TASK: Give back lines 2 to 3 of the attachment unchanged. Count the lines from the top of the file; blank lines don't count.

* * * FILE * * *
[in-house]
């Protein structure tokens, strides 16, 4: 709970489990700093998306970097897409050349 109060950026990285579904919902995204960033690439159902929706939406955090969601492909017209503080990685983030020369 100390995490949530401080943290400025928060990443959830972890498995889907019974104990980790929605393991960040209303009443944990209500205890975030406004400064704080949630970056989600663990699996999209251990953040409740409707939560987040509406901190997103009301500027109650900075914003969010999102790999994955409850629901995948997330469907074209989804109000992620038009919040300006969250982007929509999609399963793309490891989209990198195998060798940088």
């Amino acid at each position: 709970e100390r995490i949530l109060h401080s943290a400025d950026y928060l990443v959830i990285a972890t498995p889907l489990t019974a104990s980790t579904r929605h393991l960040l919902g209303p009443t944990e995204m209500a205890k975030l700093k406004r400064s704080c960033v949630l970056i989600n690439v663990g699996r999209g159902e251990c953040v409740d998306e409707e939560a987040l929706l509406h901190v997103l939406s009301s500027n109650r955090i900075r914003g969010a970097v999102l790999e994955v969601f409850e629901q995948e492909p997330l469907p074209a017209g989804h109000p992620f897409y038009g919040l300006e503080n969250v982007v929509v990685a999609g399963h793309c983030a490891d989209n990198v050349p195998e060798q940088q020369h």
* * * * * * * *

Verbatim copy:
């Protein structure tokens, strides 16, 4: 709970489990700093998306970097897409050349 109060950026990285579904919902995204960033690439159902929706939406955090969601492909017209503080990685983030020369 100390995490949530401080943290400025928060990443959830972890498995889907019974104990980790929605393991960040209303009443944990209500205890975030406004400064704080949630970056989600663990699996999209251990953040409740409707939560987040509406901190997103009301500027109650900075914003969010999102790999994955409850629901995948997330469907074209989804109000992620038009919040300006969250982007929509999609399963793309490891989209990198195998060798940088």
């Amino acid at each position: 709970e100390r995490i949530l109060h401080s943290a400025d950026y928060l990443v959830i990285a972890t498995p889907l489990t019974a104990s980790t579904r929605h393991l960040l919902g209303p009443t944990e995204m209500a205890k975030l700093k406004r400064s704080c960033v949630l970056i989600n690439v663990g699996r999209g159902e251990c953040v409740d998306e409707e939560a987040l929706l509406h901190v997103l939406s009301s500027n109650r955090i900075r914003g969010a970097v999102l790999e994955v969601f409850e629901q995948e492909p997330l469907p074209a017209g989804h109000p992620f897409y038009g919040l300006e503080n969250v982007v929509v990685a999609g399963h793309c983030a490891d989209n990198v050349p195998e060798q940088q020369h």